The state-owned Waste Management Corporation began collecting garbage from households in Malé on Sunday as part of a broader effort to establish a waste management network in the densely populated capital island.
Under the pilot phase of the project, WAMCO divided Malé into 13 zones and began collecting garbage as a test run from 51 households that registered for the service in zone one, part of the Henveiru ward’s southeastern corner.
WAMCO Managing Director Ibrahim Fuad told the press on Monday that the service will be expanded to cover all 13 zones of Malé during the next six months.
WAMCO is charging a fee of MVR150 (US$10) per month for collection from apartments and MVR100 (US$6) for collection from bins kept outside buildings.
A survey conducted in April found that a majority of household waste in Malé is collected by dozens of expatriate workers, each of whom carries waste for an average of ten households every day.
Garbage collectors use overloaded bicycles to transport waste to boats at the Malé harbour during the evening. The garbage is then transported to the nearby industrial island Thilafushi and used as landfill or burnt.
Last week, WAMCO relocated its waste collection facility to a site on the newly-reclaimed ‘industrial village’ in the southwestern harbour of Malé.
The government has pledged to build a state-of-the-art waste collection centre on the reclaimed land by 2018.
The government’s waste management corporation – which was formed in late 2015 to take over waste collection in Malé – previously rented four dhonis to transport waste to Thilafushi but has now started using landing crafts at the industrial village’s wasteyard harbour.
WAMCO MD Fuad told reporters yesterday that the company will save MVR1.2 million (US$77,800) a month now that it has stopped renting the boats.
Tricycles and compact vehicles to be used for garbage collection are being shipped to the Maldives, he said, adding that an Indian company has been contracted to build three landing crafts.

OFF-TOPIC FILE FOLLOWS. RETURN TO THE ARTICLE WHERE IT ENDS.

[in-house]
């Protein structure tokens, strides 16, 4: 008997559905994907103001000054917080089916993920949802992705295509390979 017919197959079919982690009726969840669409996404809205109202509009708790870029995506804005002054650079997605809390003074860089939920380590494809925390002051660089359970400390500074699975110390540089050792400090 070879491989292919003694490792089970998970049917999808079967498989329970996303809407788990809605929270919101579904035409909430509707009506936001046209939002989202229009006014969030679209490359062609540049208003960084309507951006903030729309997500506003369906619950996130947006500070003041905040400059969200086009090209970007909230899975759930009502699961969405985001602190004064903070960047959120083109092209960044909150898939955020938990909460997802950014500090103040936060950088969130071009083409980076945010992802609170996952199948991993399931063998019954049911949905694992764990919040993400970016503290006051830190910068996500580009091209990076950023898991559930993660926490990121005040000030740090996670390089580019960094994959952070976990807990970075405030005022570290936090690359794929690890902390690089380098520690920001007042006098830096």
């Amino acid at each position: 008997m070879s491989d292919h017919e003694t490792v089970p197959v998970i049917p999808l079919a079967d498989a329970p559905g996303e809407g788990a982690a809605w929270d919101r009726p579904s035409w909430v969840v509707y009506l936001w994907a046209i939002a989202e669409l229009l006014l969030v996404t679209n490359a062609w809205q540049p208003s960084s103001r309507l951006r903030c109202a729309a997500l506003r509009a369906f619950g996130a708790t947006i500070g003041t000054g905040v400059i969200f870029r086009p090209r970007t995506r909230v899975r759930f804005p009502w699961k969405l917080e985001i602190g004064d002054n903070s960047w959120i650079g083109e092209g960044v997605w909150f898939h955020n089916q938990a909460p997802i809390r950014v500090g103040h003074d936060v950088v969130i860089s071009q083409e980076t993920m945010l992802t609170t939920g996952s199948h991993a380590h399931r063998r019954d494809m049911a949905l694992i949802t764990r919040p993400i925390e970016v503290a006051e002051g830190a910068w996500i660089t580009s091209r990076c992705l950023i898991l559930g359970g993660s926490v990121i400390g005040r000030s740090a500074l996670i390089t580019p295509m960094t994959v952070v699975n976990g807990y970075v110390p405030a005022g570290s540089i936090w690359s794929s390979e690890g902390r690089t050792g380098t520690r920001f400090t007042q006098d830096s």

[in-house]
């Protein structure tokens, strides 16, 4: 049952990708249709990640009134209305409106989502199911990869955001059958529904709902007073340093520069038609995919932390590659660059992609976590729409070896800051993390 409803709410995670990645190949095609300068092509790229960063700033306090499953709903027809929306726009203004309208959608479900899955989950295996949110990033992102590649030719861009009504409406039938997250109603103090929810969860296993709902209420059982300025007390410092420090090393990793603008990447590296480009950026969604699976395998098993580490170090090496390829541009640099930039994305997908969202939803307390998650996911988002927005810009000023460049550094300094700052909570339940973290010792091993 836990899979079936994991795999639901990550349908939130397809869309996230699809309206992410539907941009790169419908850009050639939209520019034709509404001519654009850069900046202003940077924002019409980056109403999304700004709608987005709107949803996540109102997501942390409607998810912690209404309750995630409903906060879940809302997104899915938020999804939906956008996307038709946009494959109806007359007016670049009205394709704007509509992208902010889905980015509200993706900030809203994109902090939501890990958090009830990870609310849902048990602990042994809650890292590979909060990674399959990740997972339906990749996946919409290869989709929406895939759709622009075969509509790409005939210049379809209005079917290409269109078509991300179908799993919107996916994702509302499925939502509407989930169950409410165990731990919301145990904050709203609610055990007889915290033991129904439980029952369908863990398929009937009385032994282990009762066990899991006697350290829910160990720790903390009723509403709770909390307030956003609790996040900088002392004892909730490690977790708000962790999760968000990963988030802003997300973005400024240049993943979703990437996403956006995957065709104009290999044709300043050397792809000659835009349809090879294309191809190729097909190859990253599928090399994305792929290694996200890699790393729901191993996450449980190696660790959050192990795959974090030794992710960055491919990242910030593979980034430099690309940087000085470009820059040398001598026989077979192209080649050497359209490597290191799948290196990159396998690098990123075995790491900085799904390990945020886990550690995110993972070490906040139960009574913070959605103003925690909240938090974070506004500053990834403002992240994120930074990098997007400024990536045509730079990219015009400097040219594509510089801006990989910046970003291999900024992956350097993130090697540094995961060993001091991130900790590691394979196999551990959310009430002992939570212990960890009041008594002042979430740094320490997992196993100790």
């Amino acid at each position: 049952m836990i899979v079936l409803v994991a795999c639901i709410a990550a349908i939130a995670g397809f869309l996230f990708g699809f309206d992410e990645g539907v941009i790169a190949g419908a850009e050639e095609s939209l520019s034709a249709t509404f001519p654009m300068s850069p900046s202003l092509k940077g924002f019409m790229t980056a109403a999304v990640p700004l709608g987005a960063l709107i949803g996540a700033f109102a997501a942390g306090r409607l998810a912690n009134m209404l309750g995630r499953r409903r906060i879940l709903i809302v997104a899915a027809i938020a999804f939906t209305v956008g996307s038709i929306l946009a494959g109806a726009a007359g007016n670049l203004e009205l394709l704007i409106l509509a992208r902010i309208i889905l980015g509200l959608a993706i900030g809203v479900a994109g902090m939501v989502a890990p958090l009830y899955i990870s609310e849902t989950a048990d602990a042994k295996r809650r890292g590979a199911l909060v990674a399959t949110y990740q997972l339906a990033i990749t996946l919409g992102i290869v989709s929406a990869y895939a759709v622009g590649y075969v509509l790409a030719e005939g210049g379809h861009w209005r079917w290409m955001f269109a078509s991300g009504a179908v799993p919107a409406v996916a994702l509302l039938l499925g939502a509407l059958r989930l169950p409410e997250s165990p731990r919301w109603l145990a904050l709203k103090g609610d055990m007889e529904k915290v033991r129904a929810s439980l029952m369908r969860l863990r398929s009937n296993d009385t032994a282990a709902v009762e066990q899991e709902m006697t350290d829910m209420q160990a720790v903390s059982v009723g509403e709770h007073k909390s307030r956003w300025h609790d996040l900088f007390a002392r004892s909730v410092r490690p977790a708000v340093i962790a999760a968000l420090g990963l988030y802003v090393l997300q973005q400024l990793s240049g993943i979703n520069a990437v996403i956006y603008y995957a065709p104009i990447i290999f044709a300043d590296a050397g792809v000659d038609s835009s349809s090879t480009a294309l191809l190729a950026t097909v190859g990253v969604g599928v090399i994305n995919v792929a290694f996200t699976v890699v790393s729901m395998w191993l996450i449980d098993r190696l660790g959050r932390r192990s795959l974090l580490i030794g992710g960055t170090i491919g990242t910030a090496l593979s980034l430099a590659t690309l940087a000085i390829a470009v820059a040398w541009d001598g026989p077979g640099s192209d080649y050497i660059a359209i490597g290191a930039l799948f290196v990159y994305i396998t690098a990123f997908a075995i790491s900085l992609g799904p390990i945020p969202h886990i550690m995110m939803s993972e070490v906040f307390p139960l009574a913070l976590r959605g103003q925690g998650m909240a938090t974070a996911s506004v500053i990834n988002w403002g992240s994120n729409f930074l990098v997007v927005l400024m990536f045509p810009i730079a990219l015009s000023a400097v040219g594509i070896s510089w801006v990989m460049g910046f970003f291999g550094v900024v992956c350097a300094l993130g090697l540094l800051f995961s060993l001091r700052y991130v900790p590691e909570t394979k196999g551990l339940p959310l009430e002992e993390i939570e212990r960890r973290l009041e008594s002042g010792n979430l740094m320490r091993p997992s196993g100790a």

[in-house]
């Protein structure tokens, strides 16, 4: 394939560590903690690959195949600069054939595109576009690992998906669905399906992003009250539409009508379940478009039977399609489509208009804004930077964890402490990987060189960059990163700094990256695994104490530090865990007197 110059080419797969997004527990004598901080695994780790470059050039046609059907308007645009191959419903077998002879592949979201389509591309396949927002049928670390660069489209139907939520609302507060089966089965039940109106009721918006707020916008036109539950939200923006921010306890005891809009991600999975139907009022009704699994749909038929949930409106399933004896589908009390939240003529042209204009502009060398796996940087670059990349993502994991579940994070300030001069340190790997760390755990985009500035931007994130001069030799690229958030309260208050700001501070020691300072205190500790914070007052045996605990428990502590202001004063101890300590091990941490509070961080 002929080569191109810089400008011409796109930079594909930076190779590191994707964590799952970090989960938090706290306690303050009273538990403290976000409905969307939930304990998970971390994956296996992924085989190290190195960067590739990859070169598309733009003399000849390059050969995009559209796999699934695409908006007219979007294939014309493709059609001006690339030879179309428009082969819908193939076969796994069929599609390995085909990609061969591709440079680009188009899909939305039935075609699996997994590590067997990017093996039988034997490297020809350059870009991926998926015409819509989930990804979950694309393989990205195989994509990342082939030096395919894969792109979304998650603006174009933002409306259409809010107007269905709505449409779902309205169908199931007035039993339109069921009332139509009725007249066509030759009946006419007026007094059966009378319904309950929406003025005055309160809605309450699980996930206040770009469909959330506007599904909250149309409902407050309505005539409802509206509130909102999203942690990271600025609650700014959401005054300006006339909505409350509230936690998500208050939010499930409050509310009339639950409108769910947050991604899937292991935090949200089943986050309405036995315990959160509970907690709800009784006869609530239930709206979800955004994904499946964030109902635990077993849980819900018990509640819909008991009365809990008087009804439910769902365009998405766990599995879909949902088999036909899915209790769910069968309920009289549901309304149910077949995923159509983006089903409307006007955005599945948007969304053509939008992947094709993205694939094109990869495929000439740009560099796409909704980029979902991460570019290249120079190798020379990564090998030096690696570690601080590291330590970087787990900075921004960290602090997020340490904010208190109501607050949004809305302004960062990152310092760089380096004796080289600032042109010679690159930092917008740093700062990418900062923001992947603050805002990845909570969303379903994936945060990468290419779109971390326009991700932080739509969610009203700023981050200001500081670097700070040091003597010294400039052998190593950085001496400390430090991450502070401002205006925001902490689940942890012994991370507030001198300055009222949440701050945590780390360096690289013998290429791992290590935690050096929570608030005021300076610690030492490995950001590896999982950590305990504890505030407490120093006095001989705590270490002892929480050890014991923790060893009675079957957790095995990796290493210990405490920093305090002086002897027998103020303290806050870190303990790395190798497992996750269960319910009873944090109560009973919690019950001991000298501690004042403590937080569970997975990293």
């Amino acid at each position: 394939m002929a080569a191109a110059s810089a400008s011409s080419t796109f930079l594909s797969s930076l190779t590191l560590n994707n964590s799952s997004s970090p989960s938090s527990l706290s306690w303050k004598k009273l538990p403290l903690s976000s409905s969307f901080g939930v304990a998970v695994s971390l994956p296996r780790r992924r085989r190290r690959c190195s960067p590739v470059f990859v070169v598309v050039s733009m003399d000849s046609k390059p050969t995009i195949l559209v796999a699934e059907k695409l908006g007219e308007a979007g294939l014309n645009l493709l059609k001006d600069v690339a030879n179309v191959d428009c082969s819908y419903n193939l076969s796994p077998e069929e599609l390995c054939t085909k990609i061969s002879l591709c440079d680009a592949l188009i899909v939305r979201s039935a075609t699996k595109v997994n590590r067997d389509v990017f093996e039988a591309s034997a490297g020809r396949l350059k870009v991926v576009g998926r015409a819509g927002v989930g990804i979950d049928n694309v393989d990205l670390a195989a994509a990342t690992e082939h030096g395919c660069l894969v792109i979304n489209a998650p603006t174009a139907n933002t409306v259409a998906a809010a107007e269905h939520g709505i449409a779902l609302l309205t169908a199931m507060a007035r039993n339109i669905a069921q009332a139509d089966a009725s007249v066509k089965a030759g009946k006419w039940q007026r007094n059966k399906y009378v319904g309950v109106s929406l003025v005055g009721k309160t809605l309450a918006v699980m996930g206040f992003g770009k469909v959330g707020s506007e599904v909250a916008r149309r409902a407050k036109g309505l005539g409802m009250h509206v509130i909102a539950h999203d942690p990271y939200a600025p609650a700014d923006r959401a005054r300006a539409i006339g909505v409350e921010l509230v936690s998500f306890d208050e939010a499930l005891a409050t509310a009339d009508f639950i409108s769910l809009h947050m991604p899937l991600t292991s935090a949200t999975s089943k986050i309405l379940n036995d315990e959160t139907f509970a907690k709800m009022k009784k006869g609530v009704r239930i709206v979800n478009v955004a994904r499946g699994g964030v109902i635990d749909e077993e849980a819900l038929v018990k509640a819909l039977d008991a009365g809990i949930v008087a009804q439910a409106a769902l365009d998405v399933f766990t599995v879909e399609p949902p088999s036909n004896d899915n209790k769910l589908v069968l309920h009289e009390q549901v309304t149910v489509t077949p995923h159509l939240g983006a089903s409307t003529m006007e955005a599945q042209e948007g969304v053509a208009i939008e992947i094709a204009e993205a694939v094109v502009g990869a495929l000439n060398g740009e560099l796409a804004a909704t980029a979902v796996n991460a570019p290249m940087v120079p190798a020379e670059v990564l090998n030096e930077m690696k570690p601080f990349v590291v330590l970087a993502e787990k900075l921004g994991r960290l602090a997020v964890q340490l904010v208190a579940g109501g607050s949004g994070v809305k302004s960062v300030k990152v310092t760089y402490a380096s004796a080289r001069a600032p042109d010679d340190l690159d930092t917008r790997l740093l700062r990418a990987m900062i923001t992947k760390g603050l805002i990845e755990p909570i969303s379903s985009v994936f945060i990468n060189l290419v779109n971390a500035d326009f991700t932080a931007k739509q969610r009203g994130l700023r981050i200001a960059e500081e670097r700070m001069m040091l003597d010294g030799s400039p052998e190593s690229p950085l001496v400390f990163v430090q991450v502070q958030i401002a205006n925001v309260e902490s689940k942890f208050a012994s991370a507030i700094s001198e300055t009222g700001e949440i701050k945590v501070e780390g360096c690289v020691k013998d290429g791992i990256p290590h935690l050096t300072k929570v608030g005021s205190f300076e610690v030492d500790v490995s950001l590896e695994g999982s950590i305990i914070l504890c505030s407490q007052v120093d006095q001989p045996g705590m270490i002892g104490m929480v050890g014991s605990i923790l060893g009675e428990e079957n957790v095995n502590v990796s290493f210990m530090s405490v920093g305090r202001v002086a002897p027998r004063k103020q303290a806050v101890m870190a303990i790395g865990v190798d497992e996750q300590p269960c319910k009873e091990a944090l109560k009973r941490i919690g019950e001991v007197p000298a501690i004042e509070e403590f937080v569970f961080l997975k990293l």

Fuad said the company is also recycling paper and plastic products. WAMCO has been working with the education ministry to collect discarded paper and garbage from schools every Thursday, he added.
“In November we shipped 26.2 tons of books for recycling and [on Sunday] we shipped another 26.8 tons of books for recycling,” he said.
He urged households, restaurants and cafés to separate plastic bottles from other waste as recycling would substantially reduce the amount of garbage incinerated in Thilafushi.
More than 200,000 tonnes of industrial and domestic waste were sent to Thilafushi in 2013. Environmental campaign groups have previously highlighted the risks to workers from toxic fumes and the contamination of surrounding lagoons by floating garbage.
On Tuesday, the environment ministry signed a contract to prepare engineering designs and conduct feasibility studies for an integrated solid waste management centre in Thilafushi.
The feasibility study and engineering design will be carried out by Maldives-based Water Solutions Pvt Ltd and German firm Cox Consults. The MVR5.1 million (US$330,700) project is to be completed in eight months.
The 2017 budget includes US$100 million earmarked to build the waste management centre for the Greater Malé region as well as Kaafu, Alif Alif and Vaavu atolls.
The authorities have long struggled to keep the streets of Malé free of litter and dumped garbage bags. In early 2014, the city council set up public dustbins and employed 260 people to clean up the densely-packed island, but the collection and dumping of household waste remain a longstanding challenge.
The former Maldivian Democratic Party-led government had signed a contract with India-based Tatva Global Renewable Energy in 2011 to provide waste management services in the Malé region, including establishing a system to generate power from recycling waste.
The current administration, however, cancelled the deal in late 2014, having previously sought to renegotiate it on “more mutually beneficial” terms.